PFS sought dismissal, arguing that there was no subject matter jurisdiction because of the covenant not to sue.  Specifically, PFS relied on Super Sack and its progeny.  See Super Sack Manufacturing Corp. v. Chase Packaging Corp., 57 F.3d 1054 (Fed. Cir. 1995).  I have previously written about Super Sack a few times.

Super Sack

The typical circumstances are a patent owner asserts its patent and the defendant challenges validity of the patent.  For whatever reason, the patent owner decides it doesn't wish to pursue the patent infringement case, but it must also dispose of the counterclaim dealing with non-infringement and invalidity.  One solution to this issue is for the patent owner to covenant not to sue the defendant for infringement of the patent.  By doing this, the defendant's counterclaims for invalidity and non-infringement are no longer justiciable.  There is no longer a threat that the defendant can be sued for infringing the patent, so it can't ask the Court for a declaration that it does not infringe the patent and it has no basis to pursue a declaration that the patent is invalid.  Makes sense.

But what about when the patent owner changes its mind and wants to sue on the patent.  Does the covenant not to sue deprive the Court of subject matter jurisdiction to resolve that dispute?
"There is no authority for the proposition that a covenant not to sue stands as a jurisdictional bar to bringing a subsequent infringement claim."  Samsung Elecs. Co. v. Rambus, Inc., 440 F. Supp. 2d 495, 504 (E.D. Va. 2006).  PFS' argument to the contrary overextends the U.S. Court of Appeals for the Federal Circuit's precedent regarding invalidity claims, which are brought pursuant to the Declaratory Judgment Act and require the continuous presence of a real and immediate controversy between the litigants in order to remain justiciable.  See MedImmune v. Genentech, Inc., 549 U.S. 118, 127 (2007).  Under Super Sack and its progeny, where the case or controversy underlying a patent-invalidity action is the threat that the patentee will press an allegedly invalid patent against the invalidity claimant, the patentee can unilaterally divest the court of subject matter jurisdiction over the invalidity claim by extinguishing the immediacy and reality of that threat.  See Super Sack, 57 F.3d at 1058-60; Revolution Eyewear v. Aspex Eyewear, Inc., 556 F.3d 1294 (Fed. Cir. 2009).  One way to do so is by issuing a sufficiently broad covenant not to assert the patents-in-suit against the invalidity claimant.  Super Sack, 57 F.3d 1058.  Additionally, if the patentee has any infringement claims pending against the invalidity claimant at the time of the covenant's execution, the patentee must move to dismiss those claims under Federal Rule of Civil Procedure 41.  See Highway Equip. Co. v. FECO, Ltd., 469 F.3d 1027, 1033 (Fed. Cir. 2006); cf. Already, LLC v. Nike, Inc., 133 S.Ct. 721, 726-28 (2013) (addressing this procedure in the trademark context).  If the combination of the covenant not to sue and the Rule 41 dismissal sufficiently diminishes the controversy underlying an invalidity claim, the invalidity claim is rendered nonjusticiable and the Court is divested of subject matter jurisdiction over it.
But that logic does not extent to a plaintiff's claim of patent infringement:
Significantly though, the holdings in the Super Sack line of cases do not extend to patent-infringement claims, which are not brought pursuant to the Declaratory Judgment Act and are therefore not subject to its unique justiciability requirements.  See 35 U.S.C. 271 (Providing an independent statutory basis for patent infringement claims).  To the contrary, the Federal Circuit has clarified that a patentee's covenant not to sue does not divest a district court of subject matter jurisdiction over infringement claims -- even those that remain pending at the time of the covenant's execution.  Highway Equip., 469 F.3d at 1033 n.1 (observing that, in situations where a patentee unilaterally secures a Super Sack dismissal, the patentee's "covenant does not deprive the district court of jurisdiction to determine the disposition of the patent infringement claims raised in the Complaint under Rule 41"); Cooper Notification, Inc. v. Twitter, Inc., 545 F. App'x 959, 966-67 (Fed. Cir. 2013) (same).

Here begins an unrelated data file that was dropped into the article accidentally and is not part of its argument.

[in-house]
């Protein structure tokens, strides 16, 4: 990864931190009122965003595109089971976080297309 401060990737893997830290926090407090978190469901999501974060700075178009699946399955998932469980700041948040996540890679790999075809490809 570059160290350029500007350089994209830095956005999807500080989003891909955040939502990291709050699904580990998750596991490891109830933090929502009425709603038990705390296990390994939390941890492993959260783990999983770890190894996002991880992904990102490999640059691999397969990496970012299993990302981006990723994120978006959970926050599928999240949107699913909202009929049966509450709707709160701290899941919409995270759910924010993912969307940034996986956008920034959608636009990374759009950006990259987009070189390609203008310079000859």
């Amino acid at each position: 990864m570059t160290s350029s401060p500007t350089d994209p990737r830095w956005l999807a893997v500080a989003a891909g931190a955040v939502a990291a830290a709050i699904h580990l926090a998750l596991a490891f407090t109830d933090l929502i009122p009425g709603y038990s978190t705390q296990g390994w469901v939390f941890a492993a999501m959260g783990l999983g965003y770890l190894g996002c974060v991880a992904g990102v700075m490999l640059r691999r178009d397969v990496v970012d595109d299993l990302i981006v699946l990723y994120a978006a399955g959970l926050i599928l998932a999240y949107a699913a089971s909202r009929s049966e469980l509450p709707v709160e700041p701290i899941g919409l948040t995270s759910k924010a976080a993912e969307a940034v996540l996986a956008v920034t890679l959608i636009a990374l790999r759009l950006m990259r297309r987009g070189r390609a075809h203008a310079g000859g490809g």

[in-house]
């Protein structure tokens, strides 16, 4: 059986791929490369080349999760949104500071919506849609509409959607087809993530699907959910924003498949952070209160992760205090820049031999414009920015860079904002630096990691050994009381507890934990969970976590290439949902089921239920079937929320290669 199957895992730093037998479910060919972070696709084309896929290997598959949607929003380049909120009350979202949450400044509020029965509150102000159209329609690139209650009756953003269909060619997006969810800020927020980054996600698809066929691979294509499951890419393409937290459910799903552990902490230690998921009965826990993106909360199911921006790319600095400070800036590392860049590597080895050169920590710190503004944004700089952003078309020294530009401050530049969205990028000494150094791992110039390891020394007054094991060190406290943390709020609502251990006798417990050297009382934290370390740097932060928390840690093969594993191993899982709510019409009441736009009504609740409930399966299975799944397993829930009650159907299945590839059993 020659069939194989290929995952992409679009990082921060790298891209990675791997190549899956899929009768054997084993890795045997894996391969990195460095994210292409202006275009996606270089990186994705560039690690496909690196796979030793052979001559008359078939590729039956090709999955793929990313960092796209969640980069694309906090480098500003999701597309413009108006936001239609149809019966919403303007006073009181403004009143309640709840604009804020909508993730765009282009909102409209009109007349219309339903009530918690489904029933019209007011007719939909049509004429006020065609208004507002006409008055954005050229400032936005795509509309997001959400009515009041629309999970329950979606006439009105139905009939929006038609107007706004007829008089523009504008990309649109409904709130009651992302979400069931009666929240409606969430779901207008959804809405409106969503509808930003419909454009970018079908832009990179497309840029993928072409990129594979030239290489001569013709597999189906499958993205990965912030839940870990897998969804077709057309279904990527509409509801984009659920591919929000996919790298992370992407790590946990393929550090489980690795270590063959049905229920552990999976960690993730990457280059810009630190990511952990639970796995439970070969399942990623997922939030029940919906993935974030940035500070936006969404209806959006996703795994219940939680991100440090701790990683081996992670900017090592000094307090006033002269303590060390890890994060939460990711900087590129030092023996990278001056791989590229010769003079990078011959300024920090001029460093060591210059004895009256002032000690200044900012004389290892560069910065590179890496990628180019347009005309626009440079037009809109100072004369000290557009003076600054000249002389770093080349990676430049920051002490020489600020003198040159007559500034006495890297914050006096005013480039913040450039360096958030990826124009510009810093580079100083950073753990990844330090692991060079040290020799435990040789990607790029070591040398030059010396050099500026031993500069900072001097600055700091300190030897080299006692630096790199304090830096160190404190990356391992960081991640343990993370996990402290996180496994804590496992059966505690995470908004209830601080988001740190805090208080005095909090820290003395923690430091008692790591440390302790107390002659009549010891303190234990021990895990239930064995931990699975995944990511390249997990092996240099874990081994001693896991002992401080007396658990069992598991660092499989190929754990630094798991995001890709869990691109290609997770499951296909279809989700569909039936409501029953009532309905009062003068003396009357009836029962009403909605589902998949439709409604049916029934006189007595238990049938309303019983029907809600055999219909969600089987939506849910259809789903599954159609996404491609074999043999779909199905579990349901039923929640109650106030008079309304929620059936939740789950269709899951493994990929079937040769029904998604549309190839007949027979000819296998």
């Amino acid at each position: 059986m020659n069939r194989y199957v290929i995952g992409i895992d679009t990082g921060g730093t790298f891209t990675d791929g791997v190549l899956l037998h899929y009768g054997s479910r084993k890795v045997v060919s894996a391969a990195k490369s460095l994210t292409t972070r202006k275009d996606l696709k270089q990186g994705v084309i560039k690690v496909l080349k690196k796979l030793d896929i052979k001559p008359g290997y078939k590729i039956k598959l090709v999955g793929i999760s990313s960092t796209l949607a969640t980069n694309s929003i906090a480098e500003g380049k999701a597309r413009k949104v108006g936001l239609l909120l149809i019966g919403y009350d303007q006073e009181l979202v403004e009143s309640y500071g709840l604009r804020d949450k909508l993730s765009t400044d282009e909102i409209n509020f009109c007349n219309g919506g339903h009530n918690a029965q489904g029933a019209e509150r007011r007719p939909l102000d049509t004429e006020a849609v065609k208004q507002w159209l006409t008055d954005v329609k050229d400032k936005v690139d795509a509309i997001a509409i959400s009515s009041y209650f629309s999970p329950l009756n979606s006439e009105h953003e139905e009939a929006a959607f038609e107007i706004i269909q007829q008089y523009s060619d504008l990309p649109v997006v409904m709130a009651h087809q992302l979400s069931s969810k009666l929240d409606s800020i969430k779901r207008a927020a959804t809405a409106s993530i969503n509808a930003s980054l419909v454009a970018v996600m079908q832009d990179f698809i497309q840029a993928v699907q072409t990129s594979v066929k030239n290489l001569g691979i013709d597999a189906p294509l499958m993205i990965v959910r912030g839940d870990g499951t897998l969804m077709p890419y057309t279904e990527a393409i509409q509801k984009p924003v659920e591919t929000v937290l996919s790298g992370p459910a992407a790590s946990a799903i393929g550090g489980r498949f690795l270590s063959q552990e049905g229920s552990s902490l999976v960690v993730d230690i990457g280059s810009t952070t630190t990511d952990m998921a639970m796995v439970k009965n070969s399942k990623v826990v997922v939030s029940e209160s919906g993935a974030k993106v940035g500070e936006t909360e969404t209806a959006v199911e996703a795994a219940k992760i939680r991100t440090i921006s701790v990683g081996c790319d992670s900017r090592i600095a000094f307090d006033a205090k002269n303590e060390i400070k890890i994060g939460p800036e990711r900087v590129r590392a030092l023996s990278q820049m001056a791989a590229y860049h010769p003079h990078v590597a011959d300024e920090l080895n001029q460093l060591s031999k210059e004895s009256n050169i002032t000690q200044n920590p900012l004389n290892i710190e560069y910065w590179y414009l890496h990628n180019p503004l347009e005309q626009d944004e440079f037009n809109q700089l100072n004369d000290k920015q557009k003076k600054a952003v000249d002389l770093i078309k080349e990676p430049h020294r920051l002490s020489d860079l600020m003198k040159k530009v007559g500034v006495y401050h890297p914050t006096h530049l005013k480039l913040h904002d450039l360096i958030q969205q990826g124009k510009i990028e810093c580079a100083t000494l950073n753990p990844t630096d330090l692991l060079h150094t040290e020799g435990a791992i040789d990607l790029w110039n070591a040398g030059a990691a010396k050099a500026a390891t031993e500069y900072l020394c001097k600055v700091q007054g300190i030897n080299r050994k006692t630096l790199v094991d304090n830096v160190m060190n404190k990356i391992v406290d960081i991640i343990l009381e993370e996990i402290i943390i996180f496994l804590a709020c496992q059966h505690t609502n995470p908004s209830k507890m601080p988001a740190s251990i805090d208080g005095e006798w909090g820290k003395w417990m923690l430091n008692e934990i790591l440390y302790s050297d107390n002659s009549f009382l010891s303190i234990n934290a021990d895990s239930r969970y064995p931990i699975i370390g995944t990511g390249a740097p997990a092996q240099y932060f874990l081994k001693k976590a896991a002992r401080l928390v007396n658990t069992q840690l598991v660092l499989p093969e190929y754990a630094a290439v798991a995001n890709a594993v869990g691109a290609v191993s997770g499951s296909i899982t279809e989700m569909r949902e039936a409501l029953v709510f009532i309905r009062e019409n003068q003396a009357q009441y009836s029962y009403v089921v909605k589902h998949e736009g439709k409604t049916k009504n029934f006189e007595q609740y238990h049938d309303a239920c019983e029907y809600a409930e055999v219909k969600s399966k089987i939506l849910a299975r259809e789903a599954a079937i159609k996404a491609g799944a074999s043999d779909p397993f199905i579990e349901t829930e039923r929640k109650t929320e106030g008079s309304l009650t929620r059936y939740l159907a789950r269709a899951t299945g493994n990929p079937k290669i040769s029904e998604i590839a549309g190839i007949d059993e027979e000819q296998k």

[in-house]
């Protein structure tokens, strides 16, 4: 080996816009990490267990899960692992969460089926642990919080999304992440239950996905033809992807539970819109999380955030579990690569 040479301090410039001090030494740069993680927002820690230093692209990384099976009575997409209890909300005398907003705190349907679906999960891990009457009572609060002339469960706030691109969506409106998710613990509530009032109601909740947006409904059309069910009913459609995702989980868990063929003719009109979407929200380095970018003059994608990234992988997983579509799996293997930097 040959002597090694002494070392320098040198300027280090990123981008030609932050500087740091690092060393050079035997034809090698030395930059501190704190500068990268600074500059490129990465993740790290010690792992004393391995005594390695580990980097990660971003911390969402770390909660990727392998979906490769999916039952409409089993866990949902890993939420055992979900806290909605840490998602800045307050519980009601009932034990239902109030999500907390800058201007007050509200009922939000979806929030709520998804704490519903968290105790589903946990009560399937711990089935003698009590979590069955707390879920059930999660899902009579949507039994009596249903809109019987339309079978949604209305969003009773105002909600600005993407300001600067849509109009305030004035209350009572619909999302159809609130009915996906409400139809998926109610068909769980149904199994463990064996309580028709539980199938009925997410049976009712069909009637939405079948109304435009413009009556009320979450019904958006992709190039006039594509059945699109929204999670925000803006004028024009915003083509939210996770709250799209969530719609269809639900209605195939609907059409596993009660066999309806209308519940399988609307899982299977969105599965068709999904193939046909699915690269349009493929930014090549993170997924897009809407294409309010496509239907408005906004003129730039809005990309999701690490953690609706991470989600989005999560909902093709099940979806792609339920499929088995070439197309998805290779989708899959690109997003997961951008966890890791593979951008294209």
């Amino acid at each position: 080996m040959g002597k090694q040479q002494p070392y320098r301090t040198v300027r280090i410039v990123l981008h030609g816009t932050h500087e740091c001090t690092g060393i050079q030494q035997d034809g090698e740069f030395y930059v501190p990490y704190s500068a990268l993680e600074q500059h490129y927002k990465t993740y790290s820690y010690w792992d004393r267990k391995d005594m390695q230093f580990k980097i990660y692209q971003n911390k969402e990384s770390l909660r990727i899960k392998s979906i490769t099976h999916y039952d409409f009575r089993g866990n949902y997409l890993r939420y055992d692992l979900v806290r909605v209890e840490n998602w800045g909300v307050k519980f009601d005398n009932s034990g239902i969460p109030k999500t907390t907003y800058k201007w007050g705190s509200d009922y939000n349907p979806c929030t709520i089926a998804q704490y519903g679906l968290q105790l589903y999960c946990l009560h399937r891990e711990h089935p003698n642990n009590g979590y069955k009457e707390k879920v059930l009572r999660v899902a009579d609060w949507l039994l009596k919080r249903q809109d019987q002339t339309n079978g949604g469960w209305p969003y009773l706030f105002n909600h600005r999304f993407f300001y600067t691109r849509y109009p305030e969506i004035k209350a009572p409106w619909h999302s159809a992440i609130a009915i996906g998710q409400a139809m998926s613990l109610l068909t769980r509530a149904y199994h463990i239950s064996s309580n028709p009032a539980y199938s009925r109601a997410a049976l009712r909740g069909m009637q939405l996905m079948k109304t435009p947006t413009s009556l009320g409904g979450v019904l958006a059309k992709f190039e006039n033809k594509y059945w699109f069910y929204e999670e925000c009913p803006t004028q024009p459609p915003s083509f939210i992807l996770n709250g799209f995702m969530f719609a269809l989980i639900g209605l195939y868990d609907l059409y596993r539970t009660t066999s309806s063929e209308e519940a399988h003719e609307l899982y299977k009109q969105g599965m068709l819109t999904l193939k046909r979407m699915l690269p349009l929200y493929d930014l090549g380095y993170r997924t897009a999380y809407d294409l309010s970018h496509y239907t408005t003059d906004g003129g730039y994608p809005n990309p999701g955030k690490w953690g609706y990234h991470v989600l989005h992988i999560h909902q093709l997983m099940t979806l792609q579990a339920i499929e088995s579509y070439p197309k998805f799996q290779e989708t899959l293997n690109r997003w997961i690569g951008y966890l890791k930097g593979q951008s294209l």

Thus, PFS's motion to dismiss Foliar's patent infringement claim, for lack of subject matter jurisdiction, was denied.
Foliar Nutrients, Inc. v. Plant Food Systems, Inc., Case No. 6:13-CV-748 (M.D. Fla. July 14, 2014) (J. Dalton)

[NOTE: GrayRobinson, PA is involved in the above-captioned matter]

Monday, July 28, 2014

Stay Against a "Peripheral" Defendant?

Not if the defendant is a direct competitor.  The Andersons, Inc. has sued Harrell's, LLC and three other defendants for infringement of U.S. Patent Nos. 6,884,756; 8,435,321; and 8,574,631 relating to water-dispersible pellet fertilizer.  Harrell's asked the Court to stay the case against it, arguing that it was a "peripheral" defendant in that it merely bought the accused products from the other defendants and resold them.

The Court outlined the law for such a stay:
A district court has inherent discretionary authority to stay proceedings to control its docket and further the interests of justice. CTI-Container Leasing Corp. v. Uiterwyk Corp., 685 F.2d 1284, 1288 (11th Cir. 1982). The applicant for a stay “must make out a clear case of hardship or inequity in being required to go forward, if there is even a fair possibility that the stay for which he prays will work damage to some one else.” Landis v. N. Am. Co., 299 U.S. 248, 255, 57 S.Ct. 163, 166 (1936).  
When a patent-holder sues both the manufacturer of an allegedly infringing device and a customer of the manufacturer--who merely resells the device to the public--district courts frequently stay the claims against the customer-retailer while the suit against the manufacturer proceeds. See generally Heinz Kettler GMBH & Co. v. Indian Indus., Inc., 575 F. Supp. 2d 728, 730 (E.D. Va. 2008); Ricoh Co., Ltd. v. Aeroflex Inc., 279 F. Supp. 2d 554, 557 (D. Del. 2003); Oplus Techs., Ltd. v. Sears Holding Corp., No. 11-cv-8539, 2012 WL 2280696, at *4 (N.D. Ill. Jun. 15, 2012). In such cases, the manufacturer of the allegedly-infringing device is considered to be the real-party interest and in a better position to contest validity and infringement. See id